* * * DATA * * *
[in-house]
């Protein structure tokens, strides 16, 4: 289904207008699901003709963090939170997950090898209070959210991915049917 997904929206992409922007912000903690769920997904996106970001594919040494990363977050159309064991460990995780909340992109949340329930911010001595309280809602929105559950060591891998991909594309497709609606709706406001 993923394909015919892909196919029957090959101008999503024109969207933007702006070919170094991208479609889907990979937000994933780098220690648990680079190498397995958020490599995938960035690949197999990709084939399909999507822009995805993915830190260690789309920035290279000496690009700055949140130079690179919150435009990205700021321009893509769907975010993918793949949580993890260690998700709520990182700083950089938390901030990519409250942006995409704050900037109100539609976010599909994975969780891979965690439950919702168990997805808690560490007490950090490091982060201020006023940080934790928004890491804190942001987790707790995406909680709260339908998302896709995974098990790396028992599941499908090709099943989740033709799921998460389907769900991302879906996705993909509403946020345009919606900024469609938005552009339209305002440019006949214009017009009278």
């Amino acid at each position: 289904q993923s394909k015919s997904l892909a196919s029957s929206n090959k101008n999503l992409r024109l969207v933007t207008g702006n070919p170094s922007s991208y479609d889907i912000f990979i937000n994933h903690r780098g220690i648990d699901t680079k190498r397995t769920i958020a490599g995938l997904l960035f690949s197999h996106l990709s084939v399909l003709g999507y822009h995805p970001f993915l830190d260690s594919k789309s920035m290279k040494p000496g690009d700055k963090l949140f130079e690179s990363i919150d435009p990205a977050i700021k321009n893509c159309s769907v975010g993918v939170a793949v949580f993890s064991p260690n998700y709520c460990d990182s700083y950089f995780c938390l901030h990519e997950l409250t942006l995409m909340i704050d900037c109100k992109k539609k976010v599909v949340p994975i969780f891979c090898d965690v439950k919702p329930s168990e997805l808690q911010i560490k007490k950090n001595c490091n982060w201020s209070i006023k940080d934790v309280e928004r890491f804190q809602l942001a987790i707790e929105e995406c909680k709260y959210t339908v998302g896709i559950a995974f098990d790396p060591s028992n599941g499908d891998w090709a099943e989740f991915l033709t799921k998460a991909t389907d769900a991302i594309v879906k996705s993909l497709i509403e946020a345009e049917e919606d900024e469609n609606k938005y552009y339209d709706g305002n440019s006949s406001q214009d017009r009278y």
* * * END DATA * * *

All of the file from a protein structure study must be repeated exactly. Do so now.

[in-house]
């Protein structure tokens, strides 16, 4: 289904207008699901003709963090939170997950090898209070959210991915049917 997904929206992409922007912000903690769920997904996106970001594919040494990363977050159309064991460990995780909340992109949340329930911010001595309280809602929105559950060591891998991909594309497709609606709706406001 993923394909015919892909196919029957090959101008999503024109969207933007702006070919170094991208479609889907990979937000994933780098220690648990680079190498397995958020490599995938960035690949197999990709084939399909999507822009995805993915830190260690789309920035290279000496690009700055949140130079690179919150435009990205700021321009893509769907975010993918793949949580993890260690998700709520990182700083950089938390901030990519409250942006995409704050900037109100539609976010599909994975969780891979965690439950919702168990997805808690560490007490950090490091982060201020006023940080934790928004890491804190942001987790707790995406909680709260339908998302896709995974098990790396028992599941499908090709099943989740033709799921998460389907769900991302879906996705993909509403946020345009919606900024469609938005552009339209305002440019006949214009017009009278």
């Amino acid at each position: 289904q993923s394909k015919s997904l892909a196919s029957s929206n090959k101008n999503l992409r024109l969207v933007t207008g702006n070919p170094s922007s991208y479609d889907i912000f990979i937000n994933h903690r780098g220690i648990d699901t680079k190498r397995t769920i958020a490599g995938l997904l960035f690949s197999h996106l990709s084939v399909l003709g999507y822009h995805p970001f993915l830190d260690s594919k789309s920035m290279k040494p000496g690009d700055k963090l949140f130079e690179s990363i919150d435009p990205a977050i700021k321009n893509c159309s769907v975010g993918v939170a793949v949580f993890s064991p260690n998700y709520c460990d990182s700083y950089f995780c938390l901030h990519e997950l409250t942006l995409m909340i704050d900037c109100k992109k539609k976010v599909v949340p994975i969780f891979c090898d965690v439950k919702p329930s168990e997805l808690q911010i560490k007490k950090n001595c490091n982060w201020s209070i006023k940080d934790v309280e928004r890491f804190q809602l942001a987790i707790e929105e995406c909680k709260y959210t339908v998302g896709i559950a995974f098990d790396p060591s028992n599941g499908d891998w090709a099943e989740f991915l033709t799921k998460a991909t389907d769900a991302i594309v879906k996705s993909l497709i509403e946020a345009e049917e919606d900024e469609n609606k938005y552009y339209d709706g305002n440019s006949s406001q214009d017009r009278y």